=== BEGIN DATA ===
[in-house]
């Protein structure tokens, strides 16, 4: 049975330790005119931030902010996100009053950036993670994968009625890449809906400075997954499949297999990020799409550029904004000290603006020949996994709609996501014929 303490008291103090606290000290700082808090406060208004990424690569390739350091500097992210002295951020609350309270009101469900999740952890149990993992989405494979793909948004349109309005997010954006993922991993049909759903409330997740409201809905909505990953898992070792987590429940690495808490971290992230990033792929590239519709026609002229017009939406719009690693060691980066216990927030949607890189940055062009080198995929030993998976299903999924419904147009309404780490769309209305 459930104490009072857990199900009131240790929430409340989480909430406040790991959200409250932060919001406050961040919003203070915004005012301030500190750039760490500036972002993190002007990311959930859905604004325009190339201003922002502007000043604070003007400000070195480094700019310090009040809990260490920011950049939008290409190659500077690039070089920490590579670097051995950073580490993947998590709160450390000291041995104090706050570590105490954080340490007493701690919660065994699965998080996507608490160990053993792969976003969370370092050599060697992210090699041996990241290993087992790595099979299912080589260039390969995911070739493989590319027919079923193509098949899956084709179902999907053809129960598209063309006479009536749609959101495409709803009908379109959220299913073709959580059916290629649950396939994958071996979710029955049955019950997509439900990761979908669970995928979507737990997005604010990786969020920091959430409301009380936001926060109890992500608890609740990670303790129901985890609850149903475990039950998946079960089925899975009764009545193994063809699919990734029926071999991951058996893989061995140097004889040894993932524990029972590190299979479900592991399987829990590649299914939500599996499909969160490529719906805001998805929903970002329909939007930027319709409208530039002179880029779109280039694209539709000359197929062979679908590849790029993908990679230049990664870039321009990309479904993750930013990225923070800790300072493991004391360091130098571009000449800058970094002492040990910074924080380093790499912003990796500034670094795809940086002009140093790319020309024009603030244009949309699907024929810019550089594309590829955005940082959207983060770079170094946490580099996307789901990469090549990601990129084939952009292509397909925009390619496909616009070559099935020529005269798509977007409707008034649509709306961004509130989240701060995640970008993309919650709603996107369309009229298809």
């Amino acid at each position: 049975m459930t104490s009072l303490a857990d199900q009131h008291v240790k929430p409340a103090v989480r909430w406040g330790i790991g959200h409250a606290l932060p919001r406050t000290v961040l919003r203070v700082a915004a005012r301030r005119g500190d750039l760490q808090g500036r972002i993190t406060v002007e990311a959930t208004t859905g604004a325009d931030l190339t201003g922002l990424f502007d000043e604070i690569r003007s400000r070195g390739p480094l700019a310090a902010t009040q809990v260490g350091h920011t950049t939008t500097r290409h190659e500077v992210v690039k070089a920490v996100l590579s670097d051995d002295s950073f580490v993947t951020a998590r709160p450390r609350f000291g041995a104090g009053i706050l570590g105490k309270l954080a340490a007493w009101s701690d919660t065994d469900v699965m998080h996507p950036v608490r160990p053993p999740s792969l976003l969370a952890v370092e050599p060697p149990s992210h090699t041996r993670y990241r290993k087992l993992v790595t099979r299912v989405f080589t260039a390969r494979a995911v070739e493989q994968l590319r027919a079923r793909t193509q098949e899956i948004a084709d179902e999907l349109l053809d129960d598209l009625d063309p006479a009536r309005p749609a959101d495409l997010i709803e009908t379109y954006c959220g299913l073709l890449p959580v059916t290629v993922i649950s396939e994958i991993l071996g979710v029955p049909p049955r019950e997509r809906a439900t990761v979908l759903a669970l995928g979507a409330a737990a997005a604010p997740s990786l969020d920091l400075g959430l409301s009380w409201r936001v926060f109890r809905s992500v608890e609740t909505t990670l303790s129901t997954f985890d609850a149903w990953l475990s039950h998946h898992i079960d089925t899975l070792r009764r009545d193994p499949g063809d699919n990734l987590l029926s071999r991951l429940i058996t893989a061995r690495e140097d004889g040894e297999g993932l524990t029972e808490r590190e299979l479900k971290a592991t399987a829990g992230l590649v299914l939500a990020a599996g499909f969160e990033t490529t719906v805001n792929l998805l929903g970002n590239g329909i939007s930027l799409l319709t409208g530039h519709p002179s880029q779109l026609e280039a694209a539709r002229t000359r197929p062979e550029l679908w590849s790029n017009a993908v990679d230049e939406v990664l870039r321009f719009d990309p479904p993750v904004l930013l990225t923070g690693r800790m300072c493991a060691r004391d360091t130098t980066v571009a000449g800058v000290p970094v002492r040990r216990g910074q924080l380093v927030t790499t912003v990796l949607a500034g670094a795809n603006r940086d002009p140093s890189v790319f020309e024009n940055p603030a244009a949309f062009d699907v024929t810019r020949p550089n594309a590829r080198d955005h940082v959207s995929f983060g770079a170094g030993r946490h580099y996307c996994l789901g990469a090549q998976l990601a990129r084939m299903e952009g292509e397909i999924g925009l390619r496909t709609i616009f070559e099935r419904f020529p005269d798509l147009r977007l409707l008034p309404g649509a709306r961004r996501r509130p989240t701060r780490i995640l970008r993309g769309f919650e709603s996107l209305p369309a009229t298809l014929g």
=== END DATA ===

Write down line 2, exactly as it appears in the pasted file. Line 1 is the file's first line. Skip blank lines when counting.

């Protein structure tokens, strides 16, 4: 049975330790005119931030902010996100009053950036993670994968009625890449809906400075997954499949297999990020799409550029904004000290603006020949996994709609996501014929 303490008291103090606290000290700082808090406060208004990424690569390739350091500097992210002295951020609350309270009101469900999740952890149990993992989405494979793909948004349109309005997010954006993922991993049909759903409330997740409201809905909505990953898992070792987590429940690495808490971290992230990033792929590239519709026609002229017009939406719009690693060691980066216990927030949607890189940055062009080198995929030993998976299903999924419904147009309404780490769309209305 459930104490009072857990199900009131240790929430409340989480909430406040790991959200409250932060919001406050961040919003203070915004005012301030500190750039760490500036972002993190002007990311959930859905604004325009190339201003922002502007000043604070003007400000070195480094700019310090009040809990260490920011950049939008290409190659500077690039070089920490590579670097051995950073580490993947998590709160450390000291041995104090706050570590105490954080340490007493701690919660065994699965998080996507608490160990053993792969976003969370370092050599060697992210090699041996990241290993087992790595099979299912080589260039390969995911070739493989590319027919079923193509098949899956084709179902999907053809129960598209063309006479009536749609959101495409709803009908379109959220299913073709959580059916290629649950396939994958071996979710029955049955019950997509439900990761979908669970995928979507737990997005604010990786969020920091959430409301009380936001926060109890992500608890609740990670303790129901985890609850149903475990039950998946079960089925899975009764009545193994063809699919990734029926071999991951058996893989061995140097004889040894993932524990029972590190299979479900592991399987829990590649299914939500599996499909969160490529719906805001998805929903970002329909939007930027319709409208530039002179880029779109280039694209539709000359197929062979679908590849790029993908990679230049990664870039321009990309479904993750930013990225923070800790300072493991004391360091130098571009000449800058970094002492040990910074924080380093790499912003990796500034670094795809940086002009140093790319020309024009603030244009949309699907024929810019550089594309590829955005940082959207983060770079170094946490580099996307789901990469090549990601990129084939952009292509397909925009390619496909616009070559099935020529005269798509977007409707008034649509709306961004509130989240701060995640970008993309919650709603996107369309009229298809």